The path for prescription drugs to get approved and introduced on the market here in the United States is a multi-level process. Its manufacturer must generally get the preliminary go-ahead from the U.S. Food and Drug Administration’s (FDA) Center for Drug Evaluation and Research (CDER) before they can move forward with the critical testing stage. Some drugs get fast-tracked though thus bypassing stringent analysis of it though.
FDA Guidelines for Expedition
FDA guidelines allow for the introduction of some drugs to the market to be expedited. A manufacturer may apply for Accelerated Approval if they can show that the drug may have potential life-saving benefits. This is especially the case if it can help those suffering life-threatening conditions.
The FDA generally requires that manufacturers applying to have the approval of their drugs accelerated demonstrate that it has a certain, predictable clinical benefit to patients. The FDA may fast-track the approval of drugs that are expected to lead to an improvement in patients’ conditions over time as well.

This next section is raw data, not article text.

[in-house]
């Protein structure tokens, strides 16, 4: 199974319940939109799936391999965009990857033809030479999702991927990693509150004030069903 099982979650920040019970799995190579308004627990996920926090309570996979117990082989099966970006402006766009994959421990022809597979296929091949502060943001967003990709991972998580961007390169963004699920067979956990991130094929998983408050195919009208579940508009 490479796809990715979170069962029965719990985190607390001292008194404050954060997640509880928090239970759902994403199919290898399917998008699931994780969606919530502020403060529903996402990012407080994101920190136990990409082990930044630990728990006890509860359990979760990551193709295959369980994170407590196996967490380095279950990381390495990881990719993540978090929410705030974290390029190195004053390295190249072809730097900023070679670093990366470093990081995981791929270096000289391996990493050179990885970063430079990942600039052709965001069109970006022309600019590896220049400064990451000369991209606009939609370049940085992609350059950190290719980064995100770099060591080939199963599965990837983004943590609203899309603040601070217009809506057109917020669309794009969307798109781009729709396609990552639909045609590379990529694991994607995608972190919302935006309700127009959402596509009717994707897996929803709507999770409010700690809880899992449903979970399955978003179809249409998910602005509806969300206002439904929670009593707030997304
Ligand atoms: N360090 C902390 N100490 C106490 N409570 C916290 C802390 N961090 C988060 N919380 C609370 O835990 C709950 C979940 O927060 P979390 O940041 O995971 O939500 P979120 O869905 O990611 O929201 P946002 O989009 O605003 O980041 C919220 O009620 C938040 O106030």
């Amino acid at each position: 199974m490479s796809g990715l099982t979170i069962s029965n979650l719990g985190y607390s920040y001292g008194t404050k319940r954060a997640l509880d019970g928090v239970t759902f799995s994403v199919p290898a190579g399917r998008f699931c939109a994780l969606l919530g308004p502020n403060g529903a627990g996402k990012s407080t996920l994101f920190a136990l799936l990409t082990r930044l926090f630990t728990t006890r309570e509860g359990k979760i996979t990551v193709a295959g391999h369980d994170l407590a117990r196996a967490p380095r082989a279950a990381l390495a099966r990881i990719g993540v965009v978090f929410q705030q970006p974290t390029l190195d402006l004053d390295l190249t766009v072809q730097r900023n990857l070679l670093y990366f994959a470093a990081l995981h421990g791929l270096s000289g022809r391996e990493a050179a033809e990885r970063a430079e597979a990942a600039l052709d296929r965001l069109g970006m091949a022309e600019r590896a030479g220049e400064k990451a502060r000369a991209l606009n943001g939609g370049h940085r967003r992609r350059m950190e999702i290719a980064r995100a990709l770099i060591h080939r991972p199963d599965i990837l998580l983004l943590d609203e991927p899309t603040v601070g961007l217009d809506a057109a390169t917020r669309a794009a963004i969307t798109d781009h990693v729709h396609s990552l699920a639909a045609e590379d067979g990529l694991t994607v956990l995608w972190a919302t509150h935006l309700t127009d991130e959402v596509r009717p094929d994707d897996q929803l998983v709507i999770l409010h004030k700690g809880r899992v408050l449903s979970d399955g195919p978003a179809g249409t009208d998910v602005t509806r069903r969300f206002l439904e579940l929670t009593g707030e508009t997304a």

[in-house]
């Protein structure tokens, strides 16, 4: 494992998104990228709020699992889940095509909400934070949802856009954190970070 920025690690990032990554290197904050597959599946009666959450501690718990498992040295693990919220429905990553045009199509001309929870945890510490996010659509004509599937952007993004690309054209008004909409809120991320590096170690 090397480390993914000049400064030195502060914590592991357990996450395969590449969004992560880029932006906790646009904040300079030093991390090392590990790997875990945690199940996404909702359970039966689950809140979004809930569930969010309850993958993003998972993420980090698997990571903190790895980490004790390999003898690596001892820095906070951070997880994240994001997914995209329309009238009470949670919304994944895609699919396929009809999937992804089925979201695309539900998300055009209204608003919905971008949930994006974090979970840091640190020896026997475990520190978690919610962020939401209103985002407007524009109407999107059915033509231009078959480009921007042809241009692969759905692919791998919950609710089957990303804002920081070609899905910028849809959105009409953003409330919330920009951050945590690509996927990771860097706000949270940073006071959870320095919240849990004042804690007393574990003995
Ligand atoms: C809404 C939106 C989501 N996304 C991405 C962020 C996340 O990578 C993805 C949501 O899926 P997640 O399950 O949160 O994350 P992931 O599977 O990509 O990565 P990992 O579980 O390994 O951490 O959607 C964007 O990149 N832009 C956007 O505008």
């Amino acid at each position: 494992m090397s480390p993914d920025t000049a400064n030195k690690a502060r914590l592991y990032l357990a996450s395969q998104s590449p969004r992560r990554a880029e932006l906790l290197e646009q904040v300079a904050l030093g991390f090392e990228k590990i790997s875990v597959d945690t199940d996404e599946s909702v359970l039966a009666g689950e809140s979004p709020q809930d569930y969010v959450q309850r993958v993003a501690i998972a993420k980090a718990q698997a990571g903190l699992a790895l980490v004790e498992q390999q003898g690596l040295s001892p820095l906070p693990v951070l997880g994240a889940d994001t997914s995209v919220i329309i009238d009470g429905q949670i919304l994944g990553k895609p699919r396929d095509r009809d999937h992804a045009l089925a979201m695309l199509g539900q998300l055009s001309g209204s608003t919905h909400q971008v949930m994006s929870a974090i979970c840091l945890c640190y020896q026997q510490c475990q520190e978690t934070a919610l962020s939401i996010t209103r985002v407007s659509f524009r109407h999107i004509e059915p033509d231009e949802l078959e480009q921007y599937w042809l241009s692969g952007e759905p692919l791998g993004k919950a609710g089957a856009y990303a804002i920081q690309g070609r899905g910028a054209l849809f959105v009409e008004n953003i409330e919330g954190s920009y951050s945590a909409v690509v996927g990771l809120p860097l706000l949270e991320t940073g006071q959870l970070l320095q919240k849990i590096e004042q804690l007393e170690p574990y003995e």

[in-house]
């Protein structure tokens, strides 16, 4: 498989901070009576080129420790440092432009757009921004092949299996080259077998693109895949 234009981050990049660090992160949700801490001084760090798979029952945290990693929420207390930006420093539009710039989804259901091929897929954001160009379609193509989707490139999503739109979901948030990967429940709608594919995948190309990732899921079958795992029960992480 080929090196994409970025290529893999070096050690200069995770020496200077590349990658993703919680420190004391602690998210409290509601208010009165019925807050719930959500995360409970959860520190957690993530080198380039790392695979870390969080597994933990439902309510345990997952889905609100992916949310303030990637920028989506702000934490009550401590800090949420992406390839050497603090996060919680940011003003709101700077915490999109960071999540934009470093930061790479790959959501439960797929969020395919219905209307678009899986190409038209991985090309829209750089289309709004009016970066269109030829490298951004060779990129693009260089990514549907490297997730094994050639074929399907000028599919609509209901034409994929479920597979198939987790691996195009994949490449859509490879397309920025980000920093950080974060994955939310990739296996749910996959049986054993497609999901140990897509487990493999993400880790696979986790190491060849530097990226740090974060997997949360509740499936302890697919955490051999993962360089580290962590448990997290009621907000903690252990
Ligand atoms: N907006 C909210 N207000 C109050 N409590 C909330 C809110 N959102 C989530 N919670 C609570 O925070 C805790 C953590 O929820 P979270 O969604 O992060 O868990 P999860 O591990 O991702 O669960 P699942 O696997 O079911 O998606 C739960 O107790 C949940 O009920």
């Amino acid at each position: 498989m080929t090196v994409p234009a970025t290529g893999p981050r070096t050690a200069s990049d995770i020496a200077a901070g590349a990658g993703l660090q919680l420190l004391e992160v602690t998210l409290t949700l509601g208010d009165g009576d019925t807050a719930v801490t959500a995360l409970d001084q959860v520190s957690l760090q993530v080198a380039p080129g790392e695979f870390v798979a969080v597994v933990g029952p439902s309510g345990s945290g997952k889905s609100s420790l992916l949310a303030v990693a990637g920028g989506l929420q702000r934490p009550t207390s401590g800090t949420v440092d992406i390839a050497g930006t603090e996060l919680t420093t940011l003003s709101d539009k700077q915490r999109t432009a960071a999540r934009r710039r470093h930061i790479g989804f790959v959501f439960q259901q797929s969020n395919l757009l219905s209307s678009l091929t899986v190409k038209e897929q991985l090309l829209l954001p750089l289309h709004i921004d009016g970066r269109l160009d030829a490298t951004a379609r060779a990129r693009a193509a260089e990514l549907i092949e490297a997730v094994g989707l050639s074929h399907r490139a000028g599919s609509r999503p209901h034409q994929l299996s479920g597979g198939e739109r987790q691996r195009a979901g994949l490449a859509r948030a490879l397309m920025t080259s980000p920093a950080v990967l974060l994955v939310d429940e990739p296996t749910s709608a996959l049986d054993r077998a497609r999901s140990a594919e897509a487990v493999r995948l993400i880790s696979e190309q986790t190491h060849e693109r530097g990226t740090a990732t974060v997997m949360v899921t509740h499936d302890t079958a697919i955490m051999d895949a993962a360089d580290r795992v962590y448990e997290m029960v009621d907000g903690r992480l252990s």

Federal officials require manufacturers of any drugs that are fast-tracked to continue to measure their effectiveness. These pharmaceutical companies may have to perform clinical trials and regularly report their findings. If the drugs fail to live up to expectations then the FDA may withdraw its approval to be sold on the market. For more information on this topic, read our related blog: What Does FDA Approval Mean?
Life-Prolonging Drugs That Have Been Fast Tracked by the FDA
Many life-prolonging drugs that can be used to treat cancer and human immunodeficiency virus (HIV) have been introduced to the market after being fast-tracked by the FDA. Even though some drugs have helped patients, others have failed them. Not all have been safe.
You’ll want to consult with a pharmaceutical injury attorney if you’ve experienced a health decline after taking one of these fast-tracked drugs. Your drug injury lawyer may advise you of your right to take legal action against that drug’s manufacturer for not having thoroughly tested the drug before making it available on the market if you’ve been hurt by it.